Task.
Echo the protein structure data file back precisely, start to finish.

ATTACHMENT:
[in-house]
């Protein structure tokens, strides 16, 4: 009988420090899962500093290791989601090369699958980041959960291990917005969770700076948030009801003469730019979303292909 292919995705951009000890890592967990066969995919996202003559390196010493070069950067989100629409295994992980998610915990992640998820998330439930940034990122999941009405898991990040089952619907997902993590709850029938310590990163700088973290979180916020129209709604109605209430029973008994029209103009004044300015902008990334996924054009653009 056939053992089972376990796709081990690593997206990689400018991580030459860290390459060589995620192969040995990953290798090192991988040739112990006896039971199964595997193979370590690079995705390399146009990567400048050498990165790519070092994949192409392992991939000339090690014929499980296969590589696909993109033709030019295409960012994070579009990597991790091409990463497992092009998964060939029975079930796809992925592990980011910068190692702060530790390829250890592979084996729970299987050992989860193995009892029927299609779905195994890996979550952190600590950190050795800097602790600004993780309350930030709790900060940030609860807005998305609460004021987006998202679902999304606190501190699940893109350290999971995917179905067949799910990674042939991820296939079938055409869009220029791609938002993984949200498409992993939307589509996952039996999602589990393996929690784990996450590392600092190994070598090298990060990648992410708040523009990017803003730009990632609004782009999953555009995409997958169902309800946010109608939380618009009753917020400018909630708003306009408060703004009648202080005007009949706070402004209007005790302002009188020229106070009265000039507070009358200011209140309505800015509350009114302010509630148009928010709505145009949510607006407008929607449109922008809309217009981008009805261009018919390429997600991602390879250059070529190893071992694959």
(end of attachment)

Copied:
[in-house]
């Protein structure tokens, strides 16, 4: 009988420090899962500093290791989601090369699958980041959960291990917005969770700076948030009801003469730019979303292909 292919995705951009000890890592967990066969995919996202003559390196010493070069950067989100629409295994992980998610915990992640998820998330439930940034990122999941009405898991990040089952619907997902993590709850029938310590990163700088973290979180916020129209709604109605209430029973008994029209103009004044300015902008990334996924054009653009 056939053992089972376990796709081990690593997206990689400018991580030459860290390459060589995620192969040995990953290798090192991988040739112990006896039971199964595997193979370590690079995705390399146009990567400048050498990165790519070092994949192409392992991939000339090690014929499980296969590589696909993109033709030019295409960012994070579009990597991790091409990463497992092009998964060939029975079930796809992925592990980011910068190692702060530790390829250890592979084996729970299987050992989860193995009892029927299609779905195994890996979550952190600590950190050795800097602790600004993780309350930030709790900060940030609860807005998305609460004021987006998202679902999304606190501190699940893109350290999971995917179905067949799910990674042939991820296939079938055409869009220029791609938002993984949200498409992993939307589509996952039996999602589990393996929690784990996450590392600092190994070598090298990060990648992410708040523009990017803003730009990632609004782009999953555009995409997958169902309800946010109608939380618009009753917020400018909630708003306009408060703004009648202080005007009949706070402004209007005790302002009188020229106070009265000039507070009358200011209140309505800015509350009114302010509630148009928010709505145009949510607006407008929607449109922008809309217009981008009805261009018919390429997600991602390879250059070529190893071992694959």